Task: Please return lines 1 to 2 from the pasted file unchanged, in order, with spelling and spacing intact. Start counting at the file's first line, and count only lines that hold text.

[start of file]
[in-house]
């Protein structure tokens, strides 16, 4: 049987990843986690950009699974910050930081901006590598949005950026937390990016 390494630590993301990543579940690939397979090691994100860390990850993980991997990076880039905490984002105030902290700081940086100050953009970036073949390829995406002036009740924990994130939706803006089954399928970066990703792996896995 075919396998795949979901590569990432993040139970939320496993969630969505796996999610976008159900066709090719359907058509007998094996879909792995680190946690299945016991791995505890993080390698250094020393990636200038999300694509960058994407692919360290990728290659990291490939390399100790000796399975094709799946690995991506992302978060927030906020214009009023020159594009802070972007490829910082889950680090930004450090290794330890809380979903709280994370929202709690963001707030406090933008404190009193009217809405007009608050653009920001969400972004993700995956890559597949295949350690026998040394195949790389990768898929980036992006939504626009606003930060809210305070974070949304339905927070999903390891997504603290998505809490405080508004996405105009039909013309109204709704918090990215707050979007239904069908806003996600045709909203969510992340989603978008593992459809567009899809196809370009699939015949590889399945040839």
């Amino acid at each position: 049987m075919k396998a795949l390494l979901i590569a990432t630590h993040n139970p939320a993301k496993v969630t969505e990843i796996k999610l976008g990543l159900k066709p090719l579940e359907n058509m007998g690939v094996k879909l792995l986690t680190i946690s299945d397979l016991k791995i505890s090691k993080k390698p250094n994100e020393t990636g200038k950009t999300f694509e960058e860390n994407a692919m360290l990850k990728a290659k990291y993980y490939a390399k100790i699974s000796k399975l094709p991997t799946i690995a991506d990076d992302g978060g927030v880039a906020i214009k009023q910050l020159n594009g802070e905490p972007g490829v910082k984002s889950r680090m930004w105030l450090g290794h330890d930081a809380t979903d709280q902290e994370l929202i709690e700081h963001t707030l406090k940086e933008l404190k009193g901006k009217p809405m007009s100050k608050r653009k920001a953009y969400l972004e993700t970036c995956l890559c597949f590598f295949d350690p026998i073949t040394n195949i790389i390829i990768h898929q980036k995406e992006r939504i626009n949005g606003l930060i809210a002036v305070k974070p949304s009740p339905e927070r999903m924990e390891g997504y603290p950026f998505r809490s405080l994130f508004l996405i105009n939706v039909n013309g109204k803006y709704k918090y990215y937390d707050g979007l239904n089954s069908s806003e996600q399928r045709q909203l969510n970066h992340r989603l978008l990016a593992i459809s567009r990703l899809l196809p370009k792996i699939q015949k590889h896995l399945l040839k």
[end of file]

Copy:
[in-house]
């Protein structure tokens, strides 16, 4: 049987990843986690950009699974910050930081901006590598949005950026937390990016 390494630590993301990543579940690939397979090691994100860390990850993980991997990076880039905490984002105030902290700081940086100050953009970036073949390829995406002036009740924990994130939706803006089954399928970066990703792996896995 075919396998795949979901590569990432993040139970939320496993969630969505796996999610976008159900066709090719359907058509007998094996879909792995680190946690299945016991791995505890993080390698250094020393990636200038999300694509960058994407692919360290990728290659990291490939390399100790000796399975094709799946690995991506992302978060927030906020214009009023020159594009802070972007490829910082889950680090930004450090290794330890809380979903709280994370929202709690963001707030406090933008404190009193009217809405007009608050653009920001969400972004993700995956890559597949295949350690026998040394195949790389990768898929980036992006939504626009606003930060809210305070974070949304339905927070999903390891997504603290998505809490405080508004996405105009039909013309109204709704918090990215707050979007239904069908806003996600045709909203969510992340989603978008593992459809567009899809196809370009699939015949590889399945040839």